Into a planetary mixer were weighted (A) 1.0 Kg of commercial Davison grade 952 silica (PV=1.6 cc/g; SA=280 m2 /g), and (B) 4.8 Kg of an aluminophosphate hydrogel (P/Al=0.4, made by the melt method, washed in n-propanol but not dried). Since this hydrogel was 21% solids by weight this amounts to a 50--50% mixture, although in principle any ratio could be used. Then 2.0 liters of methanol was added and the mixture stirred over about 30 minutes into a dough-like consistency. Next 231 gm of solid Cr(NO3)3.sup.. 9H2 O was spooned into the planetary mixer, enough to yield 1.5% Cr on the final catalyst. The mixture then immediately changed into a thin soup-like consistency, which is evidence that the acidity caused a peptization since no other liquid was added to thin the mixture. Nitrogen was then blown over the mixture during the next 1.5 hours to evaporate some of the alcohol, while stirring was continued. After 1.5 hours a homogeneous clay-like consistency was obtained.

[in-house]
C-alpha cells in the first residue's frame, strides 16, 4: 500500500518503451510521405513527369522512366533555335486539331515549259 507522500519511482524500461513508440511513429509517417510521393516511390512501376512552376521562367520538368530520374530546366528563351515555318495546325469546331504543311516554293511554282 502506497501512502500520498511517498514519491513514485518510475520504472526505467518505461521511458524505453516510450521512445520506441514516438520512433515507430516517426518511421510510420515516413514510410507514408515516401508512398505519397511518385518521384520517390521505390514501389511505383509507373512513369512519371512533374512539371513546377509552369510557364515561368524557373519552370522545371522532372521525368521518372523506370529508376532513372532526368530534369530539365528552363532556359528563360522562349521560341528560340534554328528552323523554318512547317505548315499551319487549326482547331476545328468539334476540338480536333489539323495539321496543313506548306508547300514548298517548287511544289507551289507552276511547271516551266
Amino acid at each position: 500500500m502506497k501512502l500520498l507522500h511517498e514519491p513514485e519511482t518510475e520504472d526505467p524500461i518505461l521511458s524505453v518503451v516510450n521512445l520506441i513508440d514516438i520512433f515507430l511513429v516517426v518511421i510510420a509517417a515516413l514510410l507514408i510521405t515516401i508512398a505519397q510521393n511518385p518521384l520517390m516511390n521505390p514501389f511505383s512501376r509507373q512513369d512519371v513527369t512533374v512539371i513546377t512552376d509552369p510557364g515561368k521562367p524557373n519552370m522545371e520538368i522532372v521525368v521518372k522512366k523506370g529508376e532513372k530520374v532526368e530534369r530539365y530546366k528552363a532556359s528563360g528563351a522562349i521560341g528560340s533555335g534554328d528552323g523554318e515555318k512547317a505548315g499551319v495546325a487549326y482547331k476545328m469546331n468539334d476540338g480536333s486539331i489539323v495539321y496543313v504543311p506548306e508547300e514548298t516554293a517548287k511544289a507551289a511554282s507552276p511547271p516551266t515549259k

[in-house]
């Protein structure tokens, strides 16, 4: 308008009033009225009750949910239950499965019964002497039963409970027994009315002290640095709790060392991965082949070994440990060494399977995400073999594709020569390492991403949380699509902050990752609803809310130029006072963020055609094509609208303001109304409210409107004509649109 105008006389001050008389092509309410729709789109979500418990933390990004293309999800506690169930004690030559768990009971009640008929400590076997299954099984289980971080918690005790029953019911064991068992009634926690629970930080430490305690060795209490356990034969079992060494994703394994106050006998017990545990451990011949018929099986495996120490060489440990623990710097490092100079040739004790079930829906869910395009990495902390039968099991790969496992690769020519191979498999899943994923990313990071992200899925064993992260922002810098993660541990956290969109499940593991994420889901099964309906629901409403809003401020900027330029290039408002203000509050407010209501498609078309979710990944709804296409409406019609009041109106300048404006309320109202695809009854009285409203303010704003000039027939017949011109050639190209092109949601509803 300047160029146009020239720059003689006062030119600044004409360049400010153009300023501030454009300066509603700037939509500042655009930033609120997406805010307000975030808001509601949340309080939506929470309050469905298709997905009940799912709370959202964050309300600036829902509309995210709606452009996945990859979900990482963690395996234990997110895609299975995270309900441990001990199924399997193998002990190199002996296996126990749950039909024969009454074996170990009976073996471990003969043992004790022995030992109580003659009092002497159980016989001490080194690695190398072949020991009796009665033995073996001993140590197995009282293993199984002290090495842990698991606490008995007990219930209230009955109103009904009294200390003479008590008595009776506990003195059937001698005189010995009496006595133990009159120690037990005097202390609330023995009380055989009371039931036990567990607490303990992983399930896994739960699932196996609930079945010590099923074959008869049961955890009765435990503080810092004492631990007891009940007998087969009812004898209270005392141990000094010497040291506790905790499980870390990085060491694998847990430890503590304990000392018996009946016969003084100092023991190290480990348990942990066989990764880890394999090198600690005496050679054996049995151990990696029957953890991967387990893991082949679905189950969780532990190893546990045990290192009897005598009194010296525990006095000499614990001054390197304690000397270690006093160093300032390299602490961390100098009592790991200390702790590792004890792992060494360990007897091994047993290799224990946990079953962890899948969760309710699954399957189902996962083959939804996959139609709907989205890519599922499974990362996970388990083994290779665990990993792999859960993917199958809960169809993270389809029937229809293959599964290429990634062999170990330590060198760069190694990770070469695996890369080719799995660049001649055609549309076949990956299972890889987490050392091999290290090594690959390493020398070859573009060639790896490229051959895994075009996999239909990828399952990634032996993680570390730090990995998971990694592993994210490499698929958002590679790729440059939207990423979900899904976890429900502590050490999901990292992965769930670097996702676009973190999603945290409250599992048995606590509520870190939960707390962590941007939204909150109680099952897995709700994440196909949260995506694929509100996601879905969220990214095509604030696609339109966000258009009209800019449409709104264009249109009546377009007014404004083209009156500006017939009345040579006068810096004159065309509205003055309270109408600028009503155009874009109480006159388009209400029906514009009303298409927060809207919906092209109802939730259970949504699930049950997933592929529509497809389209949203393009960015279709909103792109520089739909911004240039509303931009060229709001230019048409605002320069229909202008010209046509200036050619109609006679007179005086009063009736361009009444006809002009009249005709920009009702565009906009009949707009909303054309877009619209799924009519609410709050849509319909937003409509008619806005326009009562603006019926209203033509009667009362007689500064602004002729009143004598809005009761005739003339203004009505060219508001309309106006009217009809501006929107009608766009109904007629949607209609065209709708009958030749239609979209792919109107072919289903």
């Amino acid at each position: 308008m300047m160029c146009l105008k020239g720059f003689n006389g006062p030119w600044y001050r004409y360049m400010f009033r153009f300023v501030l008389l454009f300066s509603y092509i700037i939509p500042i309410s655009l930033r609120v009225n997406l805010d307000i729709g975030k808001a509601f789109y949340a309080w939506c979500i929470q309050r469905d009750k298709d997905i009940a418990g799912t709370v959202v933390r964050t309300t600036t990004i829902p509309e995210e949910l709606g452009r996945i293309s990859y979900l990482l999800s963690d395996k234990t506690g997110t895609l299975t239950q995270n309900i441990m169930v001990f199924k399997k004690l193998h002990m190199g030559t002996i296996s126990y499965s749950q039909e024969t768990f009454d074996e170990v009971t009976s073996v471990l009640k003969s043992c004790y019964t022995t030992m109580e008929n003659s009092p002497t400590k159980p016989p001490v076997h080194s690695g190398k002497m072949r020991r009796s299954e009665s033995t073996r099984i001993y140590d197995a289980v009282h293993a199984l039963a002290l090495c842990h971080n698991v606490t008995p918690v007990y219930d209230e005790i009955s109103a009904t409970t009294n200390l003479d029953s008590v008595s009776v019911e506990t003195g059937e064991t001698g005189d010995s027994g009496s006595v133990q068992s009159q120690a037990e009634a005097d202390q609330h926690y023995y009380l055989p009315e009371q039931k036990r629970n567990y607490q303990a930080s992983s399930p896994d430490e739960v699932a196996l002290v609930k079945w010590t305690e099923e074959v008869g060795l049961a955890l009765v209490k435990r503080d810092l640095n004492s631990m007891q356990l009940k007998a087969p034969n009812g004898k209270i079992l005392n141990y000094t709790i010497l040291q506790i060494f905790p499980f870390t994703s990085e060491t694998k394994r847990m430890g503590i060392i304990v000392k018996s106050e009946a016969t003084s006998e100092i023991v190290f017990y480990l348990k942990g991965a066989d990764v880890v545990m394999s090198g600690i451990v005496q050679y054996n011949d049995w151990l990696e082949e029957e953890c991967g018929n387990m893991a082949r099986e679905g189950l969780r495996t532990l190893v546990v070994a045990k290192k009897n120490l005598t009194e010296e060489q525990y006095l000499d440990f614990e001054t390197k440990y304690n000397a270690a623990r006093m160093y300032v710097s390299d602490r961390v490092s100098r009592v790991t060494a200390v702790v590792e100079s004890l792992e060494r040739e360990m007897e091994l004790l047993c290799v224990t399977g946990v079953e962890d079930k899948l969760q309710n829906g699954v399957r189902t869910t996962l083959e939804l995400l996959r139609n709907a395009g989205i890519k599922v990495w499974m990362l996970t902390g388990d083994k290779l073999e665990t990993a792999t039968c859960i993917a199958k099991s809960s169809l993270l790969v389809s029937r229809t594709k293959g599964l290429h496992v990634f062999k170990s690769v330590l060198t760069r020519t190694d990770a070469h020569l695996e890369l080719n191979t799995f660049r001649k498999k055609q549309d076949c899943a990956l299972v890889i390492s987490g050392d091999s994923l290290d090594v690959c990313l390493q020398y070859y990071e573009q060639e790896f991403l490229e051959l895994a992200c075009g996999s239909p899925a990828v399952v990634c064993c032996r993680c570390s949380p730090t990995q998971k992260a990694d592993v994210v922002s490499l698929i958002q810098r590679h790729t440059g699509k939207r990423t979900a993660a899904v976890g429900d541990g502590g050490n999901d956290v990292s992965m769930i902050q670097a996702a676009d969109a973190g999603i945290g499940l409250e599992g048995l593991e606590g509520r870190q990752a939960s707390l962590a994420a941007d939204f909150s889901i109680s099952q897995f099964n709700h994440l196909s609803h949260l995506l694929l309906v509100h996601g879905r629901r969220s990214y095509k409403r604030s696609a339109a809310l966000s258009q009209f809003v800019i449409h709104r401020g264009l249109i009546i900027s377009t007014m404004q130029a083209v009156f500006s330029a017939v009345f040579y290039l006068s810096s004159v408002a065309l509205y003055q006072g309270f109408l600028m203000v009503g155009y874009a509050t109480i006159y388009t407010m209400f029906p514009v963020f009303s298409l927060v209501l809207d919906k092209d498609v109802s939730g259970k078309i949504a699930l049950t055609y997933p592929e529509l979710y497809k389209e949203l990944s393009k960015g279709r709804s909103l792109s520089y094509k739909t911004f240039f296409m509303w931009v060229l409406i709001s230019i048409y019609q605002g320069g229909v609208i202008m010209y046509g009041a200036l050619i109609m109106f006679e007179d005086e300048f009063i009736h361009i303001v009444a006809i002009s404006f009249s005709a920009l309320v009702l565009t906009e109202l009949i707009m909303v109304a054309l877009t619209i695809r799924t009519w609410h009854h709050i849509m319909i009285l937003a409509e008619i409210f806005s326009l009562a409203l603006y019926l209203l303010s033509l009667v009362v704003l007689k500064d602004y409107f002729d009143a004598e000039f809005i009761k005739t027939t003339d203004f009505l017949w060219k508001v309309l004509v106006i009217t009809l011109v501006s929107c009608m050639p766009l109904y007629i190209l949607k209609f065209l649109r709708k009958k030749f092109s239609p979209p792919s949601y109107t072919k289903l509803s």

This clay was then processed through a modified Stokes Toronado Mill, equipped with air blower to provide simultaneous evaporation and disintegration. The blades were removed from the mill so that only the "hammers" operated on the clay, beating it at high velocity and further working the ingredients together. Two cyclones caught the partially dried clay particles as they exited the 60 mesh screen. Final drying was done in the vacuum oven at 80-90 degrees C. overnight.
The process produced rounded particles of very uniform size (<5% fines) well suited to fluidized bed applications. This catalyst was then activated and used in the pilot plant to make film grade ethylene polymer. It had good activity (4-5000 g/g) and handled well, without segregation.